June 13, 2013
Kimberly Rivers, OVN correspondent
In a split vote, the Ventura County Air Pollution Control District Board (APCD) set aside staff recommendations and decided the county does not need to gather information about potential effects on air quality caused by hydraulic fracturing, also known as fracking.
Ventura County Supervisor Linda Parks had asked APCD staff to prepare a report and recommendations for the board regarding the rules recently passed by the South Coast Air Quality Management District (SCAQMD) that allows that body — which oversees air pollution in Orange County and parts of Los Angeles, Riverside and San Bernardino counties — to gather information on fracking and other enhanced oil recovery techniques.
The APCD staff recommended that the board permit them to work with SCAQMD to examine whether a similar rule would be beneficial in Ventura County, to monitor the California Department of Conservation, Division of Oil, Gas and Geothermal Resources (DOGGR) rule-making process for fracking that will begin sometime this summer and to “provide direction … to district staff on whether or not they should begin a rule-making effort on hydraulic fracturing and air quality.”
While California has detailed rules about well construction, there are no specific regulations regarding fracking, and no government body receives notification, actively tracks or otherwise monitors fracking.
DOGGR officials have admitted that their oversight is reliant upon self-monitoring, self-testing and self-reporting by the oil and gas companies.
“Frack fluids are used in quite high volumes compared to other chemicals we regulate,” said Mike Villegas, APCD air pollution control officer, during his report to the board. “Fracking is necessary. (The oil) will not come out without a man-made fracture.”
Villegas indicated that his office does not have the expertise in this field and that they had to rely heavily on DOGGR for information.
He listed three air pollution concerns as they relate to fracking: the compounds contained in the “flow back” water after fracking; the extensive use of diesel engines to pump the fluids into the well and to run other equipment needed on site; and the release of methane.
He reported that current regulations do not allow open-air pits or open-top tanks to store the produced water that comes up after drilling or fracking, and that methane that comes up must be contained or flared. Venting into the atmosphere is not allowed.
APCD board members, Supervisor Peter Foy, Supervisor Kathy Long, Camarillo City Councilman Mike Morgan and Fillmore City Councilman Doug Tucker, voted against the staff recommendations. Because it was a tie vote, the motion failed.
“Hydraulic fracturing has never been associated with any environmental harm,” said Sandra Burkhart, spokesperson for Western States Petroleum Association (WSPA). WSPA opposed the staff recommendation, saying that DOGGR is the proper agency, with the proper expertise.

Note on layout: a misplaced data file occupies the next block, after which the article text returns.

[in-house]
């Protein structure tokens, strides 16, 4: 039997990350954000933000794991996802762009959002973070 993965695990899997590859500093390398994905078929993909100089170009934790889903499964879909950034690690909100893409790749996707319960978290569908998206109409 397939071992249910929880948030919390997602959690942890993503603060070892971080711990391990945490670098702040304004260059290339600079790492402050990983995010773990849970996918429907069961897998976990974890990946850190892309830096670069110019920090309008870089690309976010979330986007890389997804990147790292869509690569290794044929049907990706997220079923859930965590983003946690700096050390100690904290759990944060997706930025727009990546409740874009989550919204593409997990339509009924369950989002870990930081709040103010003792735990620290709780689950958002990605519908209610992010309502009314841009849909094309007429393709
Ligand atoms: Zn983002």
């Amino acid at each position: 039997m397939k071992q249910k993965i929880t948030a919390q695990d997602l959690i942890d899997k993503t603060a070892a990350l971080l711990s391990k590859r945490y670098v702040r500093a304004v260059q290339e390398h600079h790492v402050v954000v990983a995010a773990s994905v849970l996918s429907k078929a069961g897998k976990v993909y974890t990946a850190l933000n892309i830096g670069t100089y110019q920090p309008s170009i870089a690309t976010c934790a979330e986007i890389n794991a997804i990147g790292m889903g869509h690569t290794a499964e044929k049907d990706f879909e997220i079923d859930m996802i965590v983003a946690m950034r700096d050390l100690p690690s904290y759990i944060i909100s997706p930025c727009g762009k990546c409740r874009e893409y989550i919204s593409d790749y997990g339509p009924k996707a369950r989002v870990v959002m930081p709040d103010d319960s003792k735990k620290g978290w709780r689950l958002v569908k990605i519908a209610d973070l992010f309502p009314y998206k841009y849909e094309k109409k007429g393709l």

Chamber of Commerce groups from across the county, including Ventura, Oxnard and Camarillo, also opposed the staff recommendations. Statewide, chamber groups are opposing local rules and moratoriums on fracking, supporting the view that local governments should wait for the DOGGR rules — expected to be implemented in summer 2014 — and that local rules will stress the already-tight job market.
During the board’s discussion, Parks submitted information that while some may suggest waiting for DOGGR to pass and implement rules on fracking, its jurisdiction is “down hole” while the county has jurisdiction above ground. She added that DOGGR does not have the ability to regulate air quality or pollution from fracking or any other enhanced recovery process used to complete wells. Parks mentioned the process of acidization, where hydrofluoric acid is used to “melt” the rocks and release oil and gas. The recommendations would have allowed information to be gathered on these processes as well.
Hydraulic fracturing is a process used after drilling and conventional oil recovery, to “complete” the well and access the hard-to-get oil by injecting water, sand and chemicals at high pressures deep underground to break apart the rock formations and release the oil and gas.
Concerned Ventura County residents have questions about the use of the process here because of negative effects being reported across the country. Reports of water contamination, gag orders on settlements, air pollution, crops dying and more continue to cause concern.
“(Those) are not going to happen in California due to our regulations,” said Morgan during board discussion. “We have regulations that take care of all these problems.”
Following the hearing Morgan said, “It’s not fair to disregard the over 4,000 jobs in the county that rely on (the industry).” When asked how gathering information on fracking would result in fewer jobs Morgan said, “We have strong regulation. (If it becomes over-burdensome) we will lose business.”
Suggested Side Bar:
“How It Works: Hydraulic Fracturing,” this exhibit sponsored by Western State Petroleum Association will open June 27, at the Santa Paula Oil Museum, 1001 E. Main St. in Santa Paula. The exhibit will explore the technology of hydraulic fracturing from what it is, how it works, to the equipment and processes used. This exhibit will provide insight for those interested in learning more about the production process. Museum hours are Wednesday through Sunday, 10 a.m. to 4 p.m. Admission is $4 adults, $3 for seniors, $1 students. Children 5 and younger and members are admitted free.
See www.oilmuseum.net or call 933-0076 for details.